• the BBC Cyprus relay on SW is to close and English MW from Cyprus is also closing
  • BBC English World Service to Africa, the Middle East, and Asia is to be cut from 18 hrs a day on SW to 7 hours a day

It seems much of the monies are being diverted from shortwave to fund TV ventures, instead.

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BBC World Service to make further cuts in third phase of “savings”

Note that these cuts are a continuation of the overall £42m the BBC announced in January of 2011.

Follow World Service cuts on the SWLing Post with the tag BBC World Service Cuts.

(Source: The Guardian)

A further 73 posts will be lost at the BBC World Service following its cut in funding by the government with a number of programmes on its English-language service axed.

The cuts, which were announced to staff on Thursday lunchtime, are the third phase of £42m of savings at the global broadcaster after its budget was cut in the government’s comprehensive spending review in 2010.

A total of 25 jobs will go on the English-language service with arts show The Strand to be axed and World Briefing replaced by a new programme, The Newsroom.

News coverage will shrink from 18 to 14 hours a day during the week, with a “simplified” schedule and “fewer regional variations”.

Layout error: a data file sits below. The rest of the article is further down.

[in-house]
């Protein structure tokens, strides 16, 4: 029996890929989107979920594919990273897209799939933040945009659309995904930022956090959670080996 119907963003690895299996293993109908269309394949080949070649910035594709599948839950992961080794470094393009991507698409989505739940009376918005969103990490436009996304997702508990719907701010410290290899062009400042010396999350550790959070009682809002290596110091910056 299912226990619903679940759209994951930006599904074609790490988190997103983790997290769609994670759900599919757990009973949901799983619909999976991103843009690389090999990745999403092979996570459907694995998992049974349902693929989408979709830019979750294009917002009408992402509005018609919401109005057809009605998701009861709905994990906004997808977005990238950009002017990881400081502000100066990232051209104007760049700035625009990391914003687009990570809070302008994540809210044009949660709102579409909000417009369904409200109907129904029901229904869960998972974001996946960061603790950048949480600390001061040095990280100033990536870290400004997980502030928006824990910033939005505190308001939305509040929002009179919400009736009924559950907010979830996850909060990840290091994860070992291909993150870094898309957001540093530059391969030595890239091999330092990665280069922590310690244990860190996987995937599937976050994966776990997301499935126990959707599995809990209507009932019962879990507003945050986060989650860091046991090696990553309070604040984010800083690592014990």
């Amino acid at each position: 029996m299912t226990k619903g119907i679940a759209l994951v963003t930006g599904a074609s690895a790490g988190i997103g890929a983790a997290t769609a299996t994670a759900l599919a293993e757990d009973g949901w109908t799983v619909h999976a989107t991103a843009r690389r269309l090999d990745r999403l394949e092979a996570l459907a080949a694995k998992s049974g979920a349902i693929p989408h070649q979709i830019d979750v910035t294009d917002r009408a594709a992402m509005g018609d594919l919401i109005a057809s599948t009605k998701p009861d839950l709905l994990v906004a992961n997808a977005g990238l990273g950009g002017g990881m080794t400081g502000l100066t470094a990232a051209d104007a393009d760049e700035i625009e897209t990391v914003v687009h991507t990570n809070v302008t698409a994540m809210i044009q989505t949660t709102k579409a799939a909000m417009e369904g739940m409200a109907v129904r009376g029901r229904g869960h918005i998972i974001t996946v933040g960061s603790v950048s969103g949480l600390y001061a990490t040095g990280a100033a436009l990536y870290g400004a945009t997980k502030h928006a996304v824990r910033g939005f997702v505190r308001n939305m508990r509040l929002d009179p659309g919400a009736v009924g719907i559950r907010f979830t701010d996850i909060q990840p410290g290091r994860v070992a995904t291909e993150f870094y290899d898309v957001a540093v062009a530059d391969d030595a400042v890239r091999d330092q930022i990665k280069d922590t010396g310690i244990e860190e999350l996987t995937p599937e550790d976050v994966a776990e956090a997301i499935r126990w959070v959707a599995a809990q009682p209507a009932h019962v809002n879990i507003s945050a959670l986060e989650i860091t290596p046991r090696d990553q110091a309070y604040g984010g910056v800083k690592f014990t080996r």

The number of documentaries will also shrink, from four weekly strands to three, with Your World axed, and Evan Davis’s The Bottom Line no longer aired on the World Service.

None of the 27 foreign-language services will be dropped in the latest round of cutbacks, saving about £12m, which will come into effect by April next year. Some £30m of cost savings have already been made.

[…]A total of 44 posts will be closed in foreign-language services including BBC Afghan, BBC Burmese, BBC Bengali and in Africa.

The director of BBC Global News, Peter Horrocks, said: “By making these changes, we are achieving the savings required whilst crucially, ensuring our audiences continue to receive the best programming.

“As we prepare to move to licence fee funding, by focussing on key strategic objectives, we will be able to demonstrate that we have clear direction and purpose and are as efficient as possible.”…

Read the full article on the The Guardian website.

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RCI Action: Stop CBC from dismantling our transmitters to the world